Theater of war
Krzysztof Wodiczko’s ICA installation aims to provide a sense of the chaos experienced by Iraq and Afghan veterans
ou have to imagine it, because you’re not going to see it. You will, however, hear it. And what your ears will tell you is that you’re inside a room, perhaps a coffeehouse, and that you are somewhere in Iraq. You will hear the babbling of a TV and, outside, the sounds of market haggling and the chants of an imam.
You won’t see anything except - through a series of dirty windows (which are not in fact windows, but video projections high up on the wall) - the sky.
“Then,’’ says Krzysztof Wodiczko, “there will be a problem.’’
Sitting in a Cambridge cafe near MIT, where he teaches, Wodiczko, 66, is describing the scene he hopes to re-create with his new installation at the Institute of Contemporary Art, called “. . .OUT OF HERE: The Veterans Project.’’
A leading international figure in contemporary art, Wodiczko has been working for several years with veterans of the wars in Iraq and Afghanistan, both British and American. He’s been talking to them, listening to them, and encouraging them to participate in his various art projects.
One such endeavor, which debuted last year during the Democratic National Convention in Denver, transformed a standard military Humvee from a mobile killing machine with missile launcher into a mobile video projector with loudspeakers. Words, which were chosen by homeless veterans after months of interviews, were projected from the vehicle onto a proposed homeless shelter and onto the Denver Center for the Performing Arts.
“I want to provide an opportunity for veterans to open up and to hear what is happening to them,’’ says Wodiczko.
When we speak, it’s one day before the ICA gives the work its first run-through.
“I don’t know if it will work,’’ admits Wodiczko (pronounced Vo-ditch-ko). “And by the time it’s up, it will be too late. It’s always like that.’’
We walk down Massachusetts Avenue to his MIT office. There I’m shown, on a computer screen, fragments of the video projections he will use in “. . .OUT OF HERE,’’ as well as the accompanying soundtrack.
The projections don’t show much. A ball - or is it a bird? - shoots past. A window is suddenly cracked by a bullet. Black smoke billows skyward.
It’s the soundtrack that conveys everything. Three Humvees can be heard arriving outside. US soldiers shout commands. A dog is hit - the sound is distressing. Automatic gunfire. A soldier communicates with base. Finally, after several intense minutes, the Humvees drive off. There’s a pause, and then, slowly, the sound of wailing Iraqi women rising in volume.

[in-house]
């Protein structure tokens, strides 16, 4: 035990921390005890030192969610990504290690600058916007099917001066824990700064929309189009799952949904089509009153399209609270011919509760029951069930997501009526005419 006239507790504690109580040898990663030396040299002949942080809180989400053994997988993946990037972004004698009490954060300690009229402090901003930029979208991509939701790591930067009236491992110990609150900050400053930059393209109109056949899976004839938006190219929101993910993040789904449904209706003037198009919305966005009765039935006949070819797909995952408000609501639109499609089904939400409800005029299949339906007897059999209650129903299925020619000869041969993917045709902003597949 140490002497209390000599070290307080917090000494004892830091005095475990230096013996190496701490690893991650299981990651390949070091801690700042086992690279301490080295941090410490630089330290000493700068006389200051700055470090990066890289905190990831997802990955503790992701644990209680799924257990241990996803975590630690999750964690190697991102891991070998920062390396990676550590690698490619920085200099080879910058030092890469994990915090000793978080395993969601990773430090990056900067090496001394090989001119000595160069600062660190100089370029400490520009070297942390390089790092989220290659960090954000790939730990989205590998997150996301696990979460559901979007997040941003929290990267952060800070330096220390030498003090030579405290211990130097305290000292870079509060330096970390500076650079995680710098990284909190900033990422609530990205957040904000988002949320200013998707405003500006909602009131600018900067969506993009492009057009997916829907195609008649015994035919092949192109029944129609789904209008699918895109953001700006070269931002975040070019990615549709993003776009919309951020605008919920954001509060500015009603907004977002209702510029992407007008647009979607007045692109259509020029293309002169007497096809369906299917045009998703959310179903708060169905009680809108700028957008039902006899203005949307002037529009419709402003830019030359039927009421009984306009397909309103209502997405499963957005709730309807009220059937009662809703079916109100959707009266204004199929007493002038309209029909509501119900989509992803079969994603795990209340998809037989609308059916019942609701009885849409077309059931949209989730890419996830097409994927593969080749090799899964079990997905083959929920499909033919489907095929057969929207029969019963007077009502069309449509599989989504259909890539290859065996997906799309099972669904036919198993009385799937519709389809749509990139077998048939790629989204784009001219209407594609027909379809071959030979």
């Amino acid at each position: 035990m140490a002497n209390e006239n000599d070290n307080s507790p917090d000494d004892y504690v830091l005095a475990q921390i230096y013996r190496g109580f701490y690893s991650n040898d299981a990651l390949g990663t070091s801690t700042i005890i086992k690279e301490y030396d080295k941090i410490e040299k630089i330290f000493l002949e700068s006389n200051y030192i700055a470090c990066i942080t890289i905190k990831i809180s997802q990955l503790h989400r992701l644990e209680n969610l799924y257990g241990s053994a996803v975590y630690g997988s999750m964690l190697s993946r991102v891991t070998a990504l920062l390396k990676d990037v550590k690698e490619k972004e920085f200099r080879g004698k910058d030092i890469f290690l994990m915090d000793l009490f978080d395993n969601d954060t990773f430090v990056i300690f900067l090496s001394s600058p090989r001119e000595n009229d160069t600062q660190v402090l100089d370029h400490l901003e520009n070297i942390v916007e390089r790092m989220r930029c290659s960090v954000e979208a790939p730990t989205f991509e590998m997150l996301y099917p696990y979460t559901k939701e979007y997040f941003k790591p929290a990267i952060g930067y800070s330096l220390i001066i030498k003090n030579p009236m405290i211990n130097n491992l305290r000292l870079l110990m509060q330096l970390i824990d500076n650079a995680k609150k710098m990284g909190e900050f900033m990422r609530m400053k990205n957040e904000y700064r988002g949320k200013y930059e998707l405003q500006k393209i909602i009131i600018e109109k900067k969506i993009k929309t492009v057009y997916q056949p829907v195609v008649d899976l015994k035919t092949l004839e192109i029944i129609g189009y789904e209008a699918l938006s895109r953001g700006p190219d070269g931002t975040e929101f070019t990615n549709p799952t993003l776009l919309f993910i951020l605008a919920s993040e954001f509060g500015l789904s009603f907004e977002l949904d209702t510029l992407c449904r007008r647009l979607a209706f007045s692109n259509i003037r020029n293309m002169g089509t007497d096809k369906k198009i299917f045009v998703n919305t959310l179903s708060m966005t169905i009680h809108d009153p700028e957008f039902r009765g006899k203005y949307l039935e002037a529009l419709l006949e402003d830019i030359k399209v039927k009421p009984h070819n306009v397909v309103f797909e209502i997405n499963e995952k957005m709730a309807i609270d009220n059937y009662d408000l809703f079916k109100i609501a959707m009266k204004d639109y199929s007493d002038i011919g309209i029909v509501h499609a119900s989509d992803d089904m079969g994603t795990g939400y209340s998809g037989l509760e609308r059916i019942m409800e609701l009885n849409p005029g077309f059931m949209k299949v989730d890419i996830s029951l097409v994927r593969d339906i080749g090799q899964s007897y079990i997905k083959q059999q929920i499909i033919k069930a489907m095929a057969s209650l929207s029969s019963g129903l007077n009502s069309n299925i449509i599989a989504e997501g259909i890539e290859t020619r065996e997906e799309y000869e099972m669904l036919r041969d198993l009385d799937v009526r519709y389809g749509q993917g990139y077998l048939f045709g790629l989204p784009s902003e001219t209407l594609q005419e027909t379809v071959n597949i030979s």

What Wodiczko calls the “problem’’ is, in other words, an ambush - a frightening but routine event for soldiers serving in Iraq. We’re used to hearing descriptions of such events on the radio or seeing them in the movies. But, unlike a war movie, where you see and hear every last detail, and the incident forms part of a coherent story, Wodiczko’s installation will create a situation where actuality is eclipsed by uncertainty. Played around the clock on a seven-minute loop, it will be more like a recurring nightmare.
“The work I have made so far about veterans has been kind of ‘out there.’ I want this one to be more about ‘in here,’ ’’ he says, tapping his head.
Not many artists get the distinction of representing their country at the Venice Biennale. Wodiczko has done it twice, and for two different countries. The first time, in 1986, he represented Canada, where he held citizenship. The second time was last year, where his “Guests,’’ in the Polish Pavilion, was one of the standout pieces of the Biennale.
Wodiczko bases himself in Cambridge and New York City. But I first met him on a hot June day in Venice, during the Biennale’s preview period. We sat on chairs outside the Polish Pavilion, and Wodiczko, who has soft eyes, a thin vertical line of gray beard adorning his chin, and long-ish hair pulled back in a ponytail, spoke deliberately, not so much answering questions as conducting a slow, dirge-like conversation with himself.
“Guests’’ dealt with the experiences of illegal immigrants laboring - for money, and for legitimacy - in Europe. If it sounds like the kind of political art that tugs at the heartstrings and dutifully informs us of what we already know, it wasn’t. “Guests’’ was restrained, poetic, and troubling. Formally severe and even beautiful, it nevertheless conjured an overwhelming sense of frustration and futility.